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Technology policy and Procedures Manual

Triton High School 215 Maynard Lake Road Erwin, NC 28339 Created By: Ruby Johnson Fall 2011

TECHNOLOGY POLICIES AND PROCEDURES MANUAL

Table of Contents Introduction to Triton High School..3 Mission Statement3 Media and Technology Advisory Committee Information.4 Software Selection Policy5 Flexible Access Policy.7 Website Development Policy..7 Copyright Policy..9 Acceptable Use Polices..12 a. Student ........................................18 b. Employee.18 Program Evaluation Plan...19 Managing Change..20 References..21 Appendix 1: Technological Resources Request Form...23 Appendix 2: Media/Tech Collaboration Form 25 Appendix 3: Triton High School Acceptable Use Student/Parent Agreement .26 Appendix 4: Triton High School Acceptable Use Faculty/Staff Agreement.27

TECHNOLOGY POLICIES AND PROCEDURES MANUAL

Triton Hawks: Technology Policies and Procedures Manual Introduction to Triton High School Triton High School is one of the twenty-seven schools in the Harnett County School System. It is a traditional public high school which serves approximately 1,400 students from the Coats, Dunn and Erwin communities of rural North Carolina. The school sits on 62 acres of land and is comprised of a 235,000 square foot permanent structure. It opened its doors in the fall of 1985 uniting the 3 communities. Triton is fully accredited by the State Department of Public Instruction and the Southern Association of Colleges and Schools (Smith, 2011). Students attending Triton come many different backgrounds. According to Tritons October (2011) membership report, the population consist of 54% White, 33% Black, 10% Hispanic and 3% other. These students are taught by a staff in which 97% are fully licensed and 94% of these are highly qualified in the areas in which they teach (NC Report Card, 2011). In addition, the school embraces the use of technology with all classrooms being connected to the Internet (NC Report Card, 2011). Triton High Schools Technology Program Vision and Mission Statements The vision of the Triton High Schools Technology Program is to provide high quality instructional and technical services to our students and staff. The utilization of effective, efficient and innovative technologies will help to prepare our students for success in the 21st century and will open lines of communication between administrators, staff, students, parents, and community leaders. Our mission is to enable students to become independent thinkers and learners, who can access and process information, for the purpose of generating globally competitive products or performances. To achieve this goal, teachers must be provided the framework, which will enable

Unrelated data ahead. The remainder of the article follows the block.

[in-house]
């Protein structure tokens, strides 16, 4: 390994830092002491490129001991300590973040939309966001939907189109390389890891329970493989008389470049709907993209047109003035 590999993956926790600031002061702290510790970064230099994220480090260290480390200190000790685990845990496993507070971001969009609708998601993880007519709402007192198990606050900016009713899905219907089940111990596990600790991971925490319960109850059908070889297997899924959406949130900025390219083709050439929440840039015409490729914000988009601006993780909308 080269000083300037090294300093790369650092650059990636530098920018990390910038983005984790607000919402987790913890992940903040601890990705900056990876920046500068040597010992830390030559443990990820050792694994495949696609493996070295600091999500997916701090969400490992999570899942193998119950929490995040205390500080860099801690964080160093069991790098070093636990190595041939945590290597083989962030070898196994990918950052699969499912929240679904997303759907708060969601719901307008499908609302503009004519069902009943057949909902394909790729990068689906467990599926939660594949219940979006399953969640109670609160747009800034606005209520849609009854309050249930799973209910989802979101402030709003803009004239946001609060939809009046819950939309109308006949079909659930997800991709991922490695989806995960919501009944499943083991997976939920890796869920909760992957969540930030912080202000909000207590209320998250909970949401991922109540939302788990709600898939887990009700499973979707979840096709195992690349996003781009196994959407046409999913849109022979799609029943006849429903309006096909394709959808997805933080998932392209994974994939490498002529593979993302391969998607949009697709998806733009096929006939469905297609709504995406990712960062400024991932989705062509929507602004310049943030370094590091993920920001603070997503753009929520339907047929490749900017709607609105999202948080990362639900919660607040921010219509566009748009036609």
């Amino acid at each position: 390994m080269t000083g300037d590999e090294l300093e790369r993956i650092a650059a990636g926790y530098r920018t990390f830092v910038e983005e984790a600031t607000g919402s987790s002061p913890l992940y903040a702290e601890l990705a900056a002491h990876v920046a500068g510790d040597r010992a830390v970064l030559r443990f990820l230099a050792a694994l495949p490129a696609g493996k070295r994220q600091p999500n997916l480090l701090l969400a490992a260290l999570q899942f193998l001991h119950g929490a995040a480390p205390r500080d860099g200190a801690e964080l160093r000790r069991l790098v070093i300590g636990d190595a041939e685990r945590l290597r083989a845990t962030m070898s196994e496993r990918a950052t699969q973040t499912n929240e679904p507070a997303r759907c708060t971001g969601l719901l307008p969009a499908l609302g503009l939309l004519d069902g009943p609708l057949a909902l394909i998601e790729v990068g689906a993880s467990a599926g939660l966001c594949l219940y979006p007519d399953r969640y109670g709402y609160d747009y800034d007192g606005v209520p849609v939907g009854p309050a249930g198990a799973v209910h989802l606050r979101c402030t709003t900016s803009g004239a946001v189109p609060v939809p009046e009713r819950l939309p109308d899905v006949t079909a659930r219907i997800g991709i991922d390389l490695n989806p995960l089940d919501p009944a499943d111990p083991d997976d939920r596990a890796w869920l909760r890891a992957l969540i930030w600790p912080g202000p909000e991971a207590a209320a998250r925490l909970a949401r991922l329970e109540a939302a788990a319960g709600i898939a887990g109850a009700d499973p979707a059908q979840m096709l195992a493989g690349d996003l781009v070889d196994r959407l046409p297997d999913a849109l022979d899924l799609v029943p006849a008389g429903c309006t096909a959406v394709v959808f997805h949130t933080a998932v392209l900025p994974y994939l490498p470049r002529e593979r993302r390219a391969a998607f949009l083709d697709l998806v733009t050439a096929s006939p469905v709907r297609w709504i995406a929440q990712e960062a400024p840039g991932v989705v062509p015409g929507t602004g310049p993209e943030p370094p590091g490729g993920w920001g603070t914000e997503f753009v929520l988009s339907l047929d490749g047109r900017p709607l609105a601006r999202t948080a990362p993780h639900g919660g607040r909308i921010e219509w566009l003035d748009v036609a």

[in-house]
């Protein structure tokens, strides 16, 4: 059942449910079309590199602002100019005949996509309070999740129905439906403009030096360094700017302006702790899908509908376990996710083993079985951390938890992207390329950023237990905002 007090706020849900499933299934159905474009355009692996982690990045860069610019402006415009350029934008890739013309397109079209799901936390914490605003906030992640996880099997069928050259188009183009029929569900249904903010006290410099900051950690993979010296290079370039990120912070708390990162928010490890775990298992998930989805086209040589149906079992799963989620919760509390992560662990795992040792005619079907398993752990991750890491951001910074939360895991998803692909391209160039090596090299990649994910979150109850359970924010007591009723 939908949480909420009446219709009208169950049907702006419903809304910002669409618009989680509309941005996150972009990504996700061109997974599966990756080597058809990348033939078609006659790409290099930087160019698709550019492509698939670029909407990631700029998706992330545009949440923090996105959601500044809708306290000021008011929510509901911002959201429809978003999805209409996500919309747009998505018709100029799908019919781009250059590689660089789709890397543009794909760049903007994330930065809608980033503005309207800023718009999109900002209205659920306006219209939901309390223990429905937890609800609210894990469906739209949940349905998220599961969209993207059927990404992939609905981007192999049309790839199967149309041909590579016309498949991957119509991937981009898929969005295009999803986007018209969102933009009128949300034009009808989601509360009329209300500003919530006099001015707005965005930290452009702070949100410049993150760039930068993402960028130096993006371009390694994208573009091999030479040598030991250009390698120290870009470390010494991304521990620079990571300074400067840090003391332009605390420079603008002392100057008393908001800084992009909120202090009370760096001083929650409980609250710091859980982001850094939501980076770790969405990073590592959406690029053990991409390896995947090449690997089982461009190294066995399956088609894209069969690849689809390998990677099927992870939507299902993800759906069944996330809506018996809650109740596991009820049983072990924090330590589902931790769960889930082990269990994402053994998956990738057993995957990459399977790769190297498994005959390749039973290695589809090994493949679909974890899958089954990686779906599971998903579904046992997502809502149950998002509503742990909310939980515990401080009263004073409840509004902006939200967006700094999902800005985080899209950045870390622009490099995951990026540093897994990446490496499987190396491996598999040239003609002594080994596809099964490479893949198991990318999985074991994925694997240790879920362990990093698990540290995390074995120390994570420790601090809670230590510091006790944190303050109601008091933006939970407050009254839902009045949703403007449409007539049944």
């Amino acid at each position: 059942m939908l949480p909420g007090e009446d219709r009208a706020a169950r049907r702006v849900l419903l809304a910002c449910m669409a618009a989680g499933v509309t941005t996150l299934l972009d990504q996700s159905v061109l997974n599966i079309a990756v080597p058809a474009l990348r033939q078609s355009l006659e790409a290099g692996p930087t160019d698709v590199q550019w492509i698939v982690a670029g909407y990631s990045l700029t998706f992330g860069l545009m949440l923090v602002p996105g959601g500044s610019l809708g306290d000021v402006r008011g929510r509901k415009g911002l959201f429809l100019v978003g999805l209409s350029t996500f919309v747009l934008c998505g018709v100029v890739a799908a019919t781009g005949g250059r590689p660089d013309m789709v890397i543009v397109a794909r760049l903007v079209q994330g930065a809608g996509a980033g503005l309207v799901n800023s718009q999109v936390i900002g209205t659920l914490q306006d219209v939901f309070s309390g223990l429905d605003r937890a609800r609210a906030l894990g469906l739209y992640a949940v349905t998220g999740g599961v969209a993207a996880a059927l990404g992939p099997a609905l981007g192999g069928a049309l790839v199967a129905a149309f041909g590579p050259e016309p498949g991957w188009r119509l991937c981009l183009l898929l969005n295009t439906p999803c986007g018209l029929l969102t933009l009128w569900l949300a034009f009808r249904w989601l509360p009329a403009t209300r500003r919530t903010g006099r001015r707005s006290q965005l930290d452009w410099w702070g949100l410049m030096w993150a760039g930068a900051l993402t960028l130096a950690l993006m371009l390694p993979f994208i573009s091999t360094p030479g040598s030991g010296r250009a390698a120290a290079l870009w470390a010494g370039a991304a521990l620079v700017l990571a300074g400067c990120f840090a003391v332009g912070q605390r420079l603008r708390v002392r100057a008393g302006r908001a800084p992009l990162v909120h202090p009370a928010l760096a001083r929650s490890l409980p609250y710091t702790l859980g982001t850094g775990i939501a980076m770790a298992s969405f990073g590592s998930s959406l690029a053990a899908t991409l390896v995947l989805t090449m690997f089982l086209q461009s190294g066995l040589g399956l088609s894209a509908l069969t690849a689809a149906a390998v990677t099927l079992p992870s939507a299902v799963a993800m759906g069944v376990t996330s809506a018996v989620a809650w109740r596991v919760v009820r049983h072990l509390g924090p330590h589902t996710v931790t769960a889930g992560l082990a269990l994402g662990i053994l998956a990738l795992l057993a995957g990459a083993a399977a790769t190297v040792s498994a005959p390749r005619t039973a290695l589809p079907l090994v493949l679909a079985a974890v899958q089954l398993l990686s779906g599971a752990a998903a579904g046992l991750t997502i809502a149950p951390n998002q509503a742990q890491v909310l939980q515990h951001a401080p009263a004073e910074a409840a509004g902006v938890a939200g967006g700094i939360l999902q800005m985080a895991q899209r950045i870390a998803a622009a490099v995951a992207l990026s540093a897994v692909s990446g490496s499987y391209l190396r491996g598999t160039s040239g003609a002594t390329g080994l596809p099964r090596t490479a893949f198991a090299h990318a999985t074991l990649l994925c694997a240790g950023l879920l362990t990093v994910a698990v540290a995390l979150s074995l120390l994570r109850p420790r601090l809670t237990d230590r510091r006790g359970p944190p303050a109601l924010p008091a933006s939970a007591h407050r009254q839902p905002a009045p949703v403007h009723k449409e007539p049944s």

TECHNOLOGY POLICIES AND PROCEDURES MANUAL

them to deliver high quality, technologically- infused instruction. By opening lines of communication, through the use of e-mail, Wikis, pod cast, blogs, and electronic newsletters; administrators, staff, students, parents and community leaders will have the opportunity to work more collaboratively. Triton High Schools Media and Technology Advisory Committee MTACs Leadership These individuals provide leadership, insight and expertise in the selection and evaluation of resources and equipment. They provide information on budget, curriculum, and special projects. They handle challenges to instructional materials. They advocate for the media and technology programs (Public Schools of North Carolina [NCDPI], 2005, p. 117). Trinity Kelly, Administrator (Principals designee) Janet Doffermyre, Library Media Coordinator and MTAC co-chair Kathy Pope, Technology Facilitator and MTAC co-chair Department Representatives The members of their department elected each of these individuals. Their role is to seek input from teachers and students, participate in the decision-making and other work of the committee, support the decisions of the committee, inform the members of their department concerning actions and recommendations, assist the technology facilitator and media coordinator with public relation efforts, and serve as an advocate for the media and technology program (NCDPI, 2005, p. 117). Cynthia Fisher, Business Rodney Gregory, Career and Technical Education Alisha Massengill, Cultural Arts and Supportive Services

TECHNOLOGY POLICIES AND PROCEDURES MANUAL

Toni McKay, English Ginger Whittenton, Exceptional Children Paula Parker, Guidance Dana Davis, Health and PE Steve Jones, JROTC Jeffrey Blair, Math Ruby Johnson, Science Claudette Green, Social Studies Community Representatives Parent representation is vital to obtaining support from the community. The parent representatives express community concerns and makes suggestions about what type of materials and technology might be the most helpful in preparing students to become functioning members in society. Student representatives provide information about the personal needs and preferences of the students we serve. Belinda Cruse, Parent Representative Sue McNamara, Parent Representative Hannah Jackson, Student Representative Isaiah Surles, Student Representative Triton High Schools Software Selection Policy Harnett County Board of Education Policy Code: 3220, encourages schools to develop strategies for using technological resources to improve student success (Harnett County Board of Education [HCBOE], 2009). In accordance with this directive, the following guidelines are

TECHNOLOGY POLICIES AND PROCEDURES MANUAL